Your reasons for implementing a PRO program will direct your team to the use of certain instruments that will meet the needs of the program’s goals. For example: if you are collecting PROMs for research initiatives, you may choose longer instruments like the HOOS and KOOS, which provide multiple subscales on pain, function, symptoms, etc., that will give a depth of data to address many research hypotheses. If you are focused on measuring patient outcomes as part of clinical care or your research is focused on a specific defined domain (e.g., pain or function), shorter instruments like the HOOS, JR. and KOOS, JR. will work. How often you need to measure change becomes your timeline for data collection. The International Consortium for Health Outcome Measurement (ICHOM) recommends a pre-op baseline and then a one year follow-up for data collection. CMS’ CJR Final Rule defines frequency of data collection similarly.
Step #4 – Develop Workflow for Data Capture
Once you have determined the purpose of PRO data collection, which measures to collect, and your timeline for data capture, you can develop the protocol for data collection. An important and early decision will be choosing a PRO collection tool capable of tracking complete data, presenting PROs in the context of an individual surgeon, surgical approach, implant, etc. This attention to context greatly improves the utility of your data and the ability to interpret it. You can refer to A Buyer’s Guide to Orthopedic Patient-Reported Outcome Collection Tools for help in determining which type of PRO collection tool best meets your needs. For example, does the tool adequately address reporting compliance, data validity, quality improvement, and patient safety considerations. Who owns the completed data after it is submitted by the patient? Are reports produced by you or a vendor? The diagram in the link below maps a PROM collection to action workflow that can be used to help review various electronic-based collection tools you are considering.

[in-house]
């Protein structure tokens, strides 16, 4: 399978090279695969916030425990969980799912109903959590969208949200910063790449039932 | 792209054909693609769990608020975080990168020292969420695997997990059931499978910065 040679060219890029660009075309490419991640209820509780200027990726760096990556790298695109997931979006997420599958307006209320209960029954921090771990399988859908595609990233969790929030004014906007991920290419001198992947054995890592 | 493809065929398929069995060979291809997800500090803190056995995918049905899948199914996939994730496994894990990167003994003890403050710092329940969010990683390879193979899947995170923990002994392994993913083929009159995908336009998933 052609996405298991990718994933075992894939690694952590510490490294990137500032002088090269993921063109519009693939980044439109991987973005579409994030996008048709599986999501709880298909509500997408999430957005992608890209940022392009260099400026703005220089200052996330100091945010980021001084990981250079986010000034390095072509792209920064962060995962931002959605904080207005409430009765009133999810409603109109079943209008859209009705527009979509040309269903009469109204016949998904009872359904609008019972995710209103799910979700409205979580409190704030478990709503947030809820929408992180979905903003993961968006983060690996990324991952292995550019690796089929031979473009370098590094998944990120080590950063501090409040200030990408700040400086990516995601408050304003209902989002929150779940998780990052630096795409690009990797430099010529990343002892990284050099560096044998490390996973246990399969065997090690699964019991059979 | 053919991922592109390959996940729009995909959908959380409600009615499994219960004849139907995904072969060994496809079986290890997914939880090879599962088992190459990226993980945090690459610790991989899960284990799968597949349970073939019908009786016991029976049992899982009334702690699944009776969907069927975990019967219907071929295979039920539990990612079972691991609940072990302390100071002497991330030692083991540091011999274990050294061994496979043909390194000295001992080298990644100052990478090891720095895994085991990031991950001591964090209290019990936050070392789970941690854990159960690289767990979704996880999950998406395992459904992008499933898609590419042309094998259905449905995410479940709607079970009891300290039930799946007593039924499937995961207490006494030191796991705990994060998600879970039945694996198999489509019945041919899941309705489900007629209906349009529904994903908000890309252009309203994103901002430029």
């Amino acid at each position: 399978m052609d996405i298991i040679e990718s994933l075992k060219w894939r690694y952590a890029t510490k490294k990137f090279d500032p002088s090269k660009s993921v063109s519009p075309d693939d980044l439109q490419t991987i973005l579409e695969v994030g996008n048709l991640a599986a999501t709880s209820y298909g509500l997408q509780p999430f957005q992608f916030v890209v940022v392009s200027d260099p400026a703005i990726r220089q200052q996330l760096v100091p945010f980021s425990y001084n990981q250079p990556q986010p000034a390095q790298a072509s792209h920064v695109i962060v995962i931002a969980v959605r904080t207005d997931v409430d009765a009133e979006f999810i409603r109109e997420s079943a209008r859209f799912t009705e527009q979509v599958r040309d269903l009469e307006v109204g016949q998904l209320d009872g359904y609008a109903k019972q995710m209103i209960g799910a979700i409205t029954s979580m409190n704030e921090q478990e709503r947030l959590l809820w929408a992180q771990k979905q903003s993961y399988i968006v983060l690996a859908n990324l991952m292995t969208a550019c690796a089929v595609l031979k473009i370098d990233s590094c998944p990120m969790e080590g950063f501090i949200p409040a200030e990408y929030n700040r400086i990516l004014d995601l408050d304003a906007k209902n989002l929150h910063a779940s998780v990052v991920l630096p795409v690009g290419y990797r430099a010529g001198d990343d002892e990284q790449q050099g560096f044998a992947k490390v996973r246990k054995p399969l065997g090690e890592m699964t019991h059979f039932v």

Step #5 – Interpretation of PRO Results
It is important to understand what domain the PROM is measuring and how it is scored in order to be able to utilize it appropriately, especially if it is to be shared with patients. Additionally, it is essential to be aware of how clinical significant change in scores between patients or within patients over time is defined and analyzed.
“Clinically significant change has been defined as changes in patient functioning that are meaningful for individuals who undergo psychosocial or medical interventions. Similarly, meaningful change is defined (from patient perspective) as one that results in a meaningful reduction in symptoms or improvement in function.” (Cella D. Hahn E.A.)
In PRO data reporting, minimally important differences (MIDs) represent a specific approach to measure clinical significance. They are defined as “the smallest difference in score in the outcome of interest that informed patients or informed proxies perceive as important. Although this statistical method may be necessary to utilize when reporting scores, it may vary by population and by context and some PROMs may already have known thresholds or meaningful cut points.
Therefore, the three main concepts to think about when interpreting PROM results are:
- Know the domain that is being measured and label it correctly
- Understanding the score and its meaning
- Understand the meaningful thresholds like MIDS and cut points (mild/moderate/severe impairment)
Further review of these statistical concepts may be necessary by those using a PRO program as they utilize PRO data.
Next Week: Wednesday, January 10, 2018 - Monitoring PRO Quality Measures: 5 Government Initiatives to Watch